The initial determination of the trial judge that a person is not an unfit subject for commitment is made reviewable by the Director of Corrections. Penal Code section 6453 (now Welf. & Inst. Code s 3053) provides that the director shall return a person from the narcotics treatment facility if at any time after 60 days following receipt of the person ‘the Director of Corrections concludes that the person, because of excessive criminality or for other relevant reason, is not a fit subject for confinement or treatment’ in the program. There is no specific statutory provision for review by any court of the determination of the director under section 6453 of the Penal Code. However, the trial court should require the Director of Corrections to reconsider his decision where the record shows that the director, in rejecting a person, abused his discretion. (In re Swearingen, 64 Cal.2d 519, 50 Cal.Rptr. 787, 413, P.2d 675; People v. Gallegos, 245 Cal.App.2d 53* , 53 Cal.Rptr. 663; cf. People v. Sunderman, 244 Cal.App.2d 628** , 53 Cal.Rptr. 326) (director reached his conclusion before the expiration of the 60-day period); (People v. Rummel, 64 Cal.2d 515, 50 Cal.Rptr. 785, 413 P.2d 673; People v. Pate, 234 Cal.App.2d 273, 44 Cal.Rptr. 462) (director misconstrued the law as to the eligibility of a person for the program). In reviewing a decision of the director the trial court may rely upon the record, probation reports and information furnished to the court by the director. We see no reason to require the trial judge to conduct an independent investigation upon review of a decision of the director when such investigation is not required by the statute when the trial judge initially determines the fitness for commitment of a convicted defendant. (People v. McCowan, 244 A.C.A. 705, 709, 53 Cal.Rptr. 406; People v. Marquez, 245 Cal.App.2d 253, 257, 53 Cal.Rptr. 854, hrg.den. Nov. 23, 1966*** .)

We turn now to the record and reports before the court when it sentenced defendant. The record as augmented shows that in 1959 defendant was convicted of a violation of Health and Safety Code section 11530 by reason of his possession of a package of marijuana. He was placed on probation for three years. One of the conditions of probation was that he abstain from use of narcotics. On April 28, 1961, after receipt of a probation officer's report stating that defendant had been found by police with marks on his arm indicating use of narcotics, that defendant had held no employment during the entire probationary period and that because of a lack of funds his wife and three children had been supported exclusively by his wife and her parents, the court revoked and reinstated probation on condition that defendant spend six months in county jail.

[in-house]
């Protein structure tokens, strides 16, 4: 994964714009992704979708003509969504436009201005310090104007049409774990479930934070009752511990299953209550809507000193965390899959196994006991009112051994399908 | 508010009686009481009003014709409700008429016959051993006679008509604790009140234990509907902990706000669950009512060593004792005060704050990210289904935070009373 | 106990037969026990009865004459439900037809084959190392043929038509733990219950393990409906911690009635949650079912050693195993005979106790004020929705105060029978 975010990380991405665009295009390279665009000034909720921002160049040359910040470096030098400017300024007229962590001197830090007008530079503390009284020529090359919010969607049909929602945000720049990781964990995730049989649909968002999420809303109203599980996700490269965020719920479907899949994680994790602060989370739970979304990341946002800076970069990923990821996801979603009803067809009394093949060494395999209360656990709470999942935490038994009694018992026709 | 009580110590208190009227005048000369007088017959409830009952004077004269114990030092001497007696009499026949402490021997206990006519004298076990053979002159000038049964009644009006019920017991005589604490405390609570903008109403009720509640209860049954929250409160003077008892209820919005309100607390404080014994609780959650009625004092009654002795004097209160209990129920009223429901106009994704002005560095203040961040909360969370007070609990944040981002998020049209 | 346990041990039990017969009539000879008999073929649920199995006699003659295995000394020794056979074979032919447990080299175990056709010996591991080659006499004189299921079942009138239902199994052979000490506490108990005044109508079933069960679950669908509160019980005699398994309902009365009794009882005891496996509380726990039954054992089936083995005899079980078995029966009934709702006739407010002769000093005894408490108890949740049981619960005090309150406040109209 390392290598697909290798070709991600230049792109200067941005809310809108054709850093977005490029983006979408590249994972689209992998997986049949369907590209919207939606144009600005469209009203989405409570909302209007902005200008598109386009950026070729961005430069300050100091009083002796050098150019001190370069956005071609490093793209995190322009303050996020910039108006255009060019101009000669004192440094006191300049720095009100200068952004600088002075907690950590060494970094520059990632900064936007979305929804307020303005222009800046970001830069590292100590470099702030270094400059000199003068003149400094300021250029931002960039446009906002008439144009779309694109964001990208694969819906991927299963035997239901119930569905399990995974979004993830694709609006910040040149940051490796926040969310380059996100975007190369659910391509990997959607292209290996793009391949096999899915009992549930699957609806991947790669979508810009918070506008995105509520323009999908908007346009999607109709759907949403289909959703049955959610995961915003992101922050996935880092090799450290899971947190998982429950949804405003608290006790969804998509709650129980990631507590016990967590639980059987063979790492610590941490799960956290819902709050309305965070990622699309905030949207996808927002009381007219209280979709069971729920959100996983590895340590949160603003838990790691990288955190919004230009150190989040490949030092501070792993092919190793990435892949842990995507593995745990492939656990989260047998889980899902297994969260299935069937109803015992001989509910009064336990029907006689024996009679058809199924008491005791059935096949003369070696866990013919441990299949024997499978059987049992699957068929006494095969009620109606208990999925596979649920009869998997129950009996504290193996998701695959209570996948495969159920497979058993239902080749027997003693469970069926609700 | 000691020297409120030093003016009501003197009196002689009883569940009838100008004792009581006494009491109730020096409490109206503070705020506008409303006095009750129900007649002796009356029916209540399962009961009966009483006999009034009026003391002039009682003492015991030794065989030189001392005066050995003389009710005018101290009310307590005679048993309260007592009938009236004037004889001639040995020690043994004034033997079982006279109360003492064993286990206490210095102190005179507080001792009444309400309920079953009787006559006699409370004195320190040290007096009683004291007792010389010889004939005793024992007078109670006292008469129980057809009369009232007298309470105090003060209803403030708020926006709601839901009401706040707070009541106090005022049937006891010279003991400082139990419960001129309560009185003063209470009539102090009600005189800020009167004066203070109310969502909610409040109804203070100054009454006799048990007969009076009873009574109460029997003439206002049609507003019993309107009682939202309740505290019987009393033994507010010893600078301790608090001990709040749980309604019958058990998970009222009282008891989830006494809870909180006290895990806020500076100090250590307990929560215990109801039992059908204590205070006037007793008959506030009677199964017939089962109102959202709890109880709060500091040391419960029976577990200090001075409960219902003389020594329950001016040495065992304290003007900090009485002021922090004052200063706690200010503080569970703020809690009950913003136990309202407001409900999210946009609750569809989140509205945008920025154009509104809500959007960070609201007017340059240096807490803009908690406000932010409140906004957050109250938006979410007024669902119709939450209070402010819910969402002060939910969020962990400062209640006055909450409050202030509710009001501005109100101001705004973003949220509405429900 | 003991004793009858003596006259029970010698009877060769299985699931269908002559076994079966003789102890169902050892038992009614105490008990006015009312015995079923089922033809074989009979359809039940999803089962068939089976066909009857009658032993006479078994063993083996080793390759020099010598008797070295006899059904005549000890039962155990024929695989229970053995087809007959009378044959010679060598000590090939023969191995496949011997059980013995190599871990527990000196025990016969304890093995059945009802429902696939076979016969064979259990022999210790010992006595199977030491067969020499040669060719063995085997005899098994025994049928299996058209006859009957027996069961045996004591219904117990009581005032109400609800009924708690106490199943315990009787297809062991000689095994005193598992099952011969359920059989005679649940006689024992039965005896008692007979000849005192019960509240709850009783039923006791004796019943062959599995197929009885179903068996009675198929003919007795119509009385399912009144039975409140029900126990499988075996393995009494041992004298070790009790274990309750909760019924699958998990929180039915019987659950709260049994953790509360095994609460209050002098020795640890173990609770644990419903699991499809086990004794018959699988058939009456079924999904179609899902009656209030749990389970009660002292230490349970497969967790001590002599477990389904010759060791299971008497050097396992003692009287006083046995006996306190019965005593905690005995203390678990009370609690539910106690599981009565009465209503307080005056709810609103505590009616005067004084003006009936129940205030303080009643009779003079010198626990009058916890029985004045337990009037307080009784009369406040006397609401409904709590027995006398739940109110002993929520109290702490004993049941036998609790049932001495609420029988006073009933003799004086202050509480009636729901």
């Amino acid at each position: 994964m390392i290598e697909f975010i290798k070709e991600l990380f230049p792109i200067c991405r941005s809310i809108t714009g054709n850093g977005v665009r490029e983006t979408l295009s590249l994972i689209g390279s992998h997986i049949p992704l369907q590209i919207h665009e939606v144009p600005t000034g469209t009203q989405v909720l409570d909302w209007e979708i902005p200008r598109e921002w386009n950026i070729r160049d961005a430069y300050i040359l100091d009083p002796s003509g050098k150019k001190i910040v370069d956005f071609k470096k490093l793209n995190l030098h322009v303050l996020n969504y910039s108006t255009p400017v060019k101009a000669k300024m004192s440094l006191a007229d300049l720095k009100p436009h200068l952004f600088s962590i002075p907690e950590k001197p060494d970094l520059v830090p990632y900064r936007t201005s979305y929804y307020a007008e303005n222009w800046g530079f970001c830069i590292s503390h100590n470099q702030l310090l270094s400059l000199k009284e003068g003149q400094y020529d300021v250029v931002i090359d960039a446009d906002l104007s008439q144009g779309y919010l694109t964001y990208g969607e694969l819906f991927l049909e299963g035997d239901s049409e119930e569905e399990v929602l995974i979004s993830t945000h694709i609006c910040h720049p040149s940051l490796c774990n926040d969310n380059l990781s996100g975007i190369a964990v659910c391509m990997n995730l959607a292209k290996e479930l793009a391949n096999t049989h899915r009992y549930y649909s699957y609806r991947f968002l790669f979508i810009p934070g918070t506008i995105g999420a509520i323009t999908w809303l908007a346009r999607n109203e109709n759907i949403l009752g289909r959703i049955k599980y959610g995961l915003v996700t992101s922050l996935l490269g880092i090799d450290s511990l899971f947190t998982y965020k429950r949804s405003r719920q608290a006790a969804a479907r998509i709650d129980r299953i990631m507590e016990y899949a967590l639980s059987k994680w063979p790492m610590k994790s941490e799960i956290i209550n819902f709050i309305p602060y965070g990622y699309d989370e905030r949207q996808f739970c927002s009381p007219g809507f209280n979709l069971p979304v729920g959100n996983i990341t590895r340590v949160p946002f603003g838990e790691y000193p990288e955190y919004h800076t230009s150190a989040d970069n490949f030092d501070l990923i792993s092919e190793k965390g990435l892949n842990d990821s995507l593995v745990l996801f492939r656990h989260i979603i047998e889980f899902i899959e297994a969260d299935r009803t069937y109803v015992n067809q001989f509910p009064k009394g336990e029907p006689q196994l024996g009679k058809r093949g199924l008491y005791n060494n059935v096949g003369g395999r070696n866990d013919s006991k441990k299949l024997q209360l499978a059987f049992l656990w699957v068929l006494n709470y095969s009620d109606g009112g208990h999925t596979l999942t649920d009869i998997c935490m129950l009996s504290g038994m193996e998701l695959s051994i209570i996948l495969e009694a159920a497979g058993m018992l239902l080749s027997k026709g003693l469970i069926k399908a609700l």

A probation officer's report filed with the court on May 21, 1963 stated that narcotics detectives in Van Nuys had notified the probation officer that defendant was suspected of dealing extensively in narcotics. The police had received information from narcotics addicts that they were buying narcotics from someone named ‘Ritchie’ in the Hollywood Hills. When police entered a residence where they suspected narcotics activity was taking place, as soon as the officers identified themselves, the defendant reached for some capsules, put them in his mouth and swallowed them by the time the police were admitted to the room. Defendant was found by the police to have over $400 on his person at that time and he appeared to be under the influence of narcotics. While the police were interrogating defendant, three other persons who were known to have narcotics records called at the residence. The probation officer also reported that defendant had made no contributions to the support of his family. Following receipt of this report, the defendant was found in violation, probation was revoked and he was referred to department 95 pursuant to section 6451 of the Penal Code. He was returned from department 95 as not addicted to narcotics, whereupon probation was modified by extending the period of probation to June 12, 1965.

At the time of his second narcotics conviction defendant was found in possession of 119 grams of marijuana and 17 grams of heroin.

The probation officer in his supplemental report filed with the court on May 13, 1964 (approximately one month before sentence was imposed) reported that during the period that defendant was on probation he had consistently falsified his address and had been contacted by police officers on more than one occasion for associating with known narcotics users. To that date he had still made no effort to support his dependents.